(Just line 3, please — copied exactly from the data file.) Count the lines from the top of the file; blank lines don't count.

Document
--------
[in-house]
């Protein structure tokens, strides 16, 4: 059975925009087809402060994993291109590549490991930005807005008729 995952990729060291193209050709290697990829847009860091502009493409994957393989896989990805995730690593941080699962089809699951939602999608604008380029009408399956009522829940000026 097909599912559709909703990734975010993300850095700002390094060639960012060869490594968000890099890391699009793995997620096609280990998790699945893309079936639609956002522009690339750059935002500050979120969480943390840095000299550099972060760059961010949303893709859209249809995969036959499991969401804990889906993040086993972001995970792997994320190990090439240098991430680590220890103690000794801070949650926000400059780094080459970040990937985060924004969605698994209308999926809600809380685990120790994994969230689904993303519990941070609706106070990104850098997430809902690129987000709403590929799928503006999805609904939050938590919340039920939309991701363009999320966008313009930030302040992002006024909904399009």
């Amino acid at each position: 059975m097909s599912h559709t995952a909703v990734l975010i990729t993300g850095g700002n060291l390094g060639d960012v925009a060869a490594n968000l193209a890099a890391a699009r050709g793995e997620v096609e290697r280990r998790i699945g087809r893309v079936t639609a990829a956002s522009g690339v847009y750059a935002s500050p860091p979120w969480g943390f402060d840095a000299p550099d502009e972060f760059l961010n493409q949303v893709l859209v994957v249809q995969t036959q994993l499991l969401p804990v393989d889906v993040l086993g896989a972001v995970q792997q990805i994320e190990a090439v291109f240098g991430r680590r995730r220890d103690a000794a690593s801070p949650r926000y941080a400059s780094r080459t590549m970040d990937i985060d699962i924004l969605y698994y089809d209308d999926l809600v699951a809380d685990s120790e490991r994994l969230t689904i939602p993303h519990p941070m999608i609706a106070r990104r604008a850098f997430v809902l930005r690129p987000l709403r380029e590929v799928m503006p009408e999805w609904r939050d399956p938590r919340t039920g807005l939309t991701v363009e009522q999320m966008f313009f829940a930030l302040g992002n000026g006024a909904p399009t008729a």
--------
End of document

């Amino acid at each position: 059975m097909s599912h559709t995952a909703v990734l975010i990729t993300g850095g700002n060291l390094g060639d960012v925009a060869a490594n968000l193209a890099a890391a699009r050709g793995e997620v096609e290697r280990r998790i699945g087809r893309v079936t639609a990829a956002s522009g690339v847009y750059a935002s500050p860091p979120w969480g943390f402060d840095a000299p550099d502009e972060f760059l961010n493409q949303v893709l859209v994957v249809q995969t036959q994993l499991l969401p804990v393989d889906v993040l086993g896989a972001v995970q792997q990805i994320e190990a090439v291109f240098g991430r680590r995730r220890d103690a000794a690593s801070p949650r926000y941080a400059s780094r080459t590549m970040d990937i985060d699962i924004l969605y698994y089809d209308d999926l809600v699951a809380d685990s120790e490991r994994l969230t689904i939602p993303h519990p941070m999608i609706a106070r990104r604008a850098f997430v809902l930005r690129p987000l709403r380029e590929v799928m503006p009408e999805w609904r939050d399956p938590r919340t039920g807005l939309t991701v363009e009522q999320m966008f313009f829940a930030l302040g992002n000026g006024a909904p399009t008729a």